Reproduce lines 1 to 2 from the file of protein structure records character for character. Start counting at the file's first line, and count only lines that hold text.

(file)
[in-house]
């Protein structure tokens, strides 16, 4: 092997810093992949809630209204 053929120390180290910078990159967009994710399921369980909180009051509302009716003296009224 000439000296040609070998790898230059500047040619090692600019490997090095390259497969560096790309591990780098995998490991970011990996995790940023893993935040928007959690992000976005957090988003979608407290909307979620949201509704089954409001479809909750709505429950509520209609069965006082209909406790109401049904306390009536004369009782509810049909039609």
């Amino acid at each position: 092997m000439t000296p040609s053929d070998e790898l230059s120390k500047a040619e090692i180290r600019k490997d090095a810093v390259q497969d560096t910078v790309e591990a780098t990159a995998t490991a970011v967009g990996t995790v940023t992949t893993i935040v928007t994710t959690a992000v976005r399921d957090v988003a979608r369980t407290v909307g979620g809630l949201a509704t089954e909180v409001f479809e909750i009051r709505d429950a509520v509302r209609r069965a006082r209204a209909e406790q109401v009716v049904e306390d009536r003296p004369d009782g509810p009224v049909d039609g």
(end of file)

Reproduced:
[in-house]
């Protein structure tokens, strides 16, 4: 092997810093992949809630209204 053929120390180290910078990159967009994710399921369980909180009051509302009716003296009224 000439000296040609070998790898230059500047040619090692600019490997090095390259497969560096790309591990780098995998490991970011990996995790940023893993935040928007959690992000976005957090988003979608407290909307979620949201509704089954409001479809909750709505429950509520209609069965006082209909406790109401049904306390009536004369009782509810049909039609």